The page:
By Webteam - 17th April 2013 7:05am
An AudlemOnline Chatbox message from Archimedes last Saturday said:
"I'll make a prediction. Gladman applies for outline planning. Cheshire East refuses. Gladman appeals. Gladman argues Cheshire East has no strategic housing plan (it doesn't) and offers to cut the housing density after their 'local consultation'. Cheshire East admits the strategic development plan is still in the draft stage (it really is) so the planning inspector has no legal option but to allow the appeal. Gladman gets planning for 60 new homes and Audlem gets a sewage problem for decades. Now then, who wants a bet?"
The original Archimedes was a very wise man who first laid down the principle that when a body is lowered into a bath, the phone rings. But this time it's not the phone: it's a very loud and persistent alarm bell.
The likes of Gladman, and probably other circling speculators out to make a quick buck by exploiting a planning loophole created by the actions (or inaction) of local and national government, need to be stopped now — and politicians at all levels need to act immediately.
Dereliction of duty
If inappropriate housing developments get passed simply because Cheshire East has yet to complete its local plan, that will be a serious and unforgivable dereliction of duty by government at all levels.
Local MP Stephen O'Brien, in an email published on AudlemOnline, suggested what could be a timely solution. He said about the reorganisation of local government in Cheshire: "The imposition of the two unitary Authorities.....means that we have lost at least 18 months, if not more of the time, needed to secure clear housing provision numbers to supersede those contained in the old Regional Spatial Strategy (RSS). Until the due process has produced the new numbers the Government will not accept that the RSS numbers be revoked."
As Cheshire was reorganised by a national Act of Parliament, and as Cheshire East claim it was that reorganisation that has caused them not to have completed their strategic housing plan, surely the Secretary of State for Local Government, Eric Pickles, should rule that no major developments in Cheshire East are passed purely because of the exploitation of a legal technicality, i.e. a loophole.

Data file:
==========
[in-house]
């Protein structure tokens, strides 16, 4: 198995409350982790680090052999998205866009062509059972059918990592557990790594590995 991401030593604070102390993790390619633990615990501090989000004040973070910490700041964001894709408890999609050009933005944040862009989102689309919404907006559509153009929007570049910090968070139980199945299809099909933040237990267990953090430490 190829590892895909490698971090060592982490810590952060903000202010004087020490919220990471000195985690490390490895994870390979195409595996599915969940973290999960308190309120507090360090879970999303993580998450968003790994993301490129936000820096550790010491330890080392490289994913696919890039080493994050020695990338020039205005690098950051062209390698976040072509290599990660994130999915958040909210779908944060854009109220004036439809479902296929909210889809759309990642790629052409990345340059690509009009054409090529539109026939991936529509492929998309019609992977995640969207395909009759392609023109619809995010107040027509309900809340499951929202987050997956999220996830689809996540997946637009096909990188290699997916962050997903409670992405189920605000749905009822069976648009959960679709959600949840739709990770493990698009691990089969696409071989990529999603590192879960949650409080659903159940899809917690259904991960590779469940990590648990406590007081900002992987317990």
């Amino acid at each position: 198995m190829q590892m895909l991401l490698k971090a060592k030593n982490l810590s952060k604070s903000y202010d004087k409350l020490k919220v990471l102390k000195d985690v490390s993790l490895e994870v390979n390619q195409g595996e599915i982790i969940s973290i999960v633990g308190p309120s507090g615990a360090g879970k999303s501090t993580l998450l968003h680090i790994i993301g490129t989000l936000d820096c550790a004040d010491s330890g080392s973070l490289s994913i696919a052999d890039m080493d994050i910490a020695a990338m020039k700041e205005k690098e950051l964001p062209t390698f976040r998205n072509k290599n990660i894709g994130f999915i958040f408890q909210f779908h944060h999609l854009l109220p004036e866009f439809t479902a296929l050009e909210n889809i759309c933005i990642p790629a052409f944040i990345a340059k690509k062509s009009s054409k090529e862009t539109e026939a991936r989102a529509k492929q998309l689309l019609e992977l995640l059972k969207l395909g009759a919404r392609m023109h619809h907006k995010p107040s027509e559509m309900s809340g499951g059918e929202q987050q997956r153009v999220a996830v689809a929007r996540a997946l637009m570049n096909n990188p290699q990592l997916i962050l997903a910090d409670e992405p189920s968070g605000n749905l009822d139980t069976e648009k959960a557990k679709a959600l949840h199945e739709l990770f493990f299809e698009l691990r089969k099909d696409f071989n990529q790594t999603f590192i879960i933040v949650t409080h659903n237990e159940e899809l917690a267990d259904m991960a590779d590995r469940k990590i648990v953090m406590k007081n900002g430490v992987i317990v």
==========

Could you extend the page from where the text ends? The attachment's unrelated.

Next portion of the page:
People locally are not against development — the Audlem Parish Plans produced in 2005 and 2010 showed that — but it must be appropriate. For speculators to damage permanently local communities simply by exploiting loopholes is so inappropriate that politicians and officials at both local and national level should never be forgiven if they fail to act now and stop such nonsense.
Cheshire East Council should formally ask the Secretary of State to act now and, hopefully, our local councillors will ensure this happens. Stephen O'Brien MP should press Eric Pickles to act to create reasonable time for Cheshire East to complete its housing plan for the area's villages, including Audlem. Surely that should not take too long as Cheshire East has already had four years to complete that work.
In the meantime, run of the mill planning applications can be handled as normal: speculative, inappropriate, large-scale ones should be delayed and then judged on their proper merits when the housing plan is in place. Surely this is the sensible way to prevent potentially long-term housing disasters overtaking Cheshire's villages and changing them for ever for the wrong reasons.
Cheshire East has responded to this article, saying: "Councillor David Brown, Cabinet member in charge of strategic communities, said: "This Council works vigorously to deter unplanned, unsustainable and unwelcome speculative developments. You only have to witness the high court action we have taken to appeal applications in Congleton and Sandbach to see how determined we are to stop them.
"We have made good progress in that we are now only a few months away from having a finalised Local Plan ready for submission which will provide a blueprint for areas which need our protection.
"We have said before that Cheshire East had to endure a particularly disruptive model of local government reorganisation (LGR) in that both the county and district councils were destroyed. So, unlike other areas where the county simply absorbed the districts, we had to start from scratch.
"Secondly, the three districts had made good progress with their own plans — but this had to be abandoned due to imposed LGR and, unfortunately, they had used different methodologies so much of the work had to be re-written.
"The task of preparing a completely new plan should not be underestimated — Cheshire East is one of the largests councils in the country with diverse and challenging issues. Many smaller councils who have not endured LGR still have no plan in place.
"The Council has identified a seven-year supply of housing land and so this provides 'breathing space' to allow the plan to be prepared. Cheshire East Council is fighting for the best interests of our communities here and that will not change."
We will watch with interest and AudlemOnline will report on progress, or lack of, at every stage of this unfortunate saga. With so much at stake, to be handbagged by opportunistic speculators would be a disgrace.
For those interested in keeping up-to-date with Gladman developments we have created a special Gladman index in the newsroom. You access it by clicking the Gladman banner on the homepage. To go there now .
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